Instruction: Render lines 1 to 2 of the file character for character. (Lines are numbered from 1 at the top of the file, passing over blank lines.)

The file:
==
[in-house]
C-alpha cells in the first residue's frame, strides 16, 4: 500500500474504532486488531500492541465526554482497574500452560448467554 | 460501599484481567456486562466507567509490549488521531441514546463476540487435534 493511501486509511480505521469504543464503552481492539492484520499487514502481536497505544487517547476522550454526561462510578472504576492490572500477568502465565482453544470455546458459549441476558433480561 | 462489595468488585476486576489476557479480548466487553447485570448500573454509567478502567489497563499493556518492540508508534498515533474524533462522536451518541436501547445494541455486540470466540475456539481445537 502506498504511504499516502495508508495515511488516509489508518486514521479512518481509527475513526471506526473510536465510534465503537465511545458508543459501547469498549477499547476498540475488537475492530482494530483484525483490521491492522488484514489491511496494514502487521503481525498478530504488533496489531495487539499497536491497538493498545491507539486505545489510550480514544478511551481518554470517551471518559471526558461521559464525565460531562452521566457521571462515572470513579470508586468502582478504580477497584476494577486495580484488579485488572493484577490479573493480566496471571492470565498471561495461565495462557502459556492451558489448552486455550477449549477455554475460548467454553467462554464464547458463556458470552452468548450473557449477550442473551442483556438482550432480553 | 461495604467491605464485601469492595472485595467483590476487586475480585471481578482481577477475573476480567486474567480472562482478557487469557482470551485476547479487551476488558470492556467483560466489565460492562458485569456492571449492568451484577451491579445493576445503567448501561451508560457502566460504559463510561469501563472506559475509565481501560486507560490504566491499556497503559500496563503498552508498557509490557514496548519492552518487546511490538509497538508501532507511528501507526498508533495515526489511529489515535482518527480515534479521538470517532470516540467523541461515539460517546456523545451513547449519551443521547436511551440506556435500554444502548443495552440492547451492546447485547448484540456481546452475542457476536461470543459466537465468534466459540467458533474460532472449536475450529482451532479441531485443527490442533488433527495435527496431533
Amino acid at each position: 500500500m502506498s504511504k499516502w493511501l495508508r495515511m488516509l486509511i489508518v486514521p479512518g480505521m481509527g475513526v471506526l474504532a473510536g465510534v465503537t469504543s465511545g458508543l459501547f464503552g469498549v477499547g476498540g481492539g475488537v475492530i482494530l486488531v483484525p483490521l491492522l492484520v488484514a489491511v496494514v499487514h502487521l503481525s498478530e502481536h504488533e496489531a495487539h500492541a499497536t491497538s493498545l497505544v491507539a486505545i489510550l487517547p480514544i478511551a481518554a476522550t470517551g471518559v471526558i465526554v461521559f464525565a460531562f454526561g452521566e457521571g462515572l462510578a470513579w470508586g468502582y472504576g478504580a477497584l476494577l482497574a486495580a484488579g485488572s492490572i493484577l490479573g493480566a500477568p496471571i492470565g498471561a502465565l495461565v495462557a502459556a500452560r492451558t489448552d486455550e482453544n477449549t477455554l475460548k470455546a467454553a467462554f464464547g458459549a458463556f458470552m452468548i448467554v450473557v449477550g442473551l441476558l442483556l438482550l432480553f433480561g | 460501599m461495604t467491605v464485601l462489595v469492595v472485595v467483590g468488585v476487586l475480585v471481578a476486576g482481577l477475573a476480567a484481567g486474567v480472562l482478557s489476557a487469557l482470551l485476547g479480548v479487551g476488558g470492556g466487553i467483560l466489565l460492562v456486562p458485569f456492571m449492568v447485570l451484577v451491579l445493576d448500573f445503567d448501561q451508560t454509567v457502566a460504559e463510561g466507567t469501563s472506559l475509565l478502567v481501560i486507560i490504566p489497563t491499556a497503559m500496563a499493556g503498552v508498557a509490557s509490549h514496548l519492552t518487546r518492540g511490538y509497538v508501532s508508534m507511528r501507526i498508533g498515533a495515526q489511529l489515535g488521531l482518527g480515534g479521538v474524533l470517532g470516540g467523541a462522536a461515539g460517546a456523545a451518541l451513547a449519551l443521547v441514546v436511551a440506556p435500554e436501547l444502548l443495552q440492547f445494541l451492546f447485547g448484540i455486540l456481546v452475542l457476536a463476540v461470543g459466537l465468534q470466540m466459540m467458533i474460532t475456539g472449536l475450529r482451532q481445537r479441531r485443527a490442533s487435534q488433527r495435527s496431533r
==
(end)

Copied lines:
[in-house]
C-alpha cells in the first residue's frame, strides 16, 4: 500500500474504532486488531500492541465526554482497574500452560448467554 | 460501599484481567456486562466507567509490549488521531441514546463476540487435534 493511501486509511480505521469504543464503552481492539492484520499487514502481536497505544487517547476522550454526561462510578472504576492490572500477568502465565482453544470455546458459549441476558433480561 | 462489595468488585476486576489476557479480548466487553447485570448500573454509567478502567489497563499493556518492540508508534498515533474524533462522536451518541436501547445494541455486540470466540475456539481445537 502506498504511504499516502495508508495515511488516509489508518486514521479512518481509527475513526471506526473510536465510534465503537465511545458508543459501547469498549477499547476498540475488537475492530482494530483484525483490521491492522488484514489491511496494514502487521503481525498478530504488533496489531495487539499497536491497538493498545491507539486505545489510550480514544478511551481518554470517551471518559471526558461521559464525565460531562452521566457521571462515572470513579470508586468502582478504580477497584476494577486495580484488579485488572493484577490479573493480566496471571492470565498471561495461565495462557502459556492451558489448552486455550477449549477455554475460548467454553467462554464464547458463556458470552452468548450473557449477550442473551442483556438482550432480553 | 461495604467491605464485601469492595472485595467483590476487586475480585471481578482481577477475573476480567486474567480472562482478557487469557482470551485476547479487551476488558470492556467483560466489565460492562458485569456492571449492568451484577451491579445493576445503567448501561451508560457502566460504559463510561469501563472506559475509565481501560486507560490504566491499556497503559500496563503498552508498557509490557514496548519492552518487546511490538509497538508501532507511528501507526498508533495515526489511529489515535482518527480515534479521538470517532470516540467523541461515539460517546456523545451513547449519551443521547436511551440506556435500554444502548443495552440492547451492546447485547448484540456481546452475542457476536461470543459466537465468534466459540467458533474460532472449536475450529482451532479441531485443527490442533488433527495435527496431533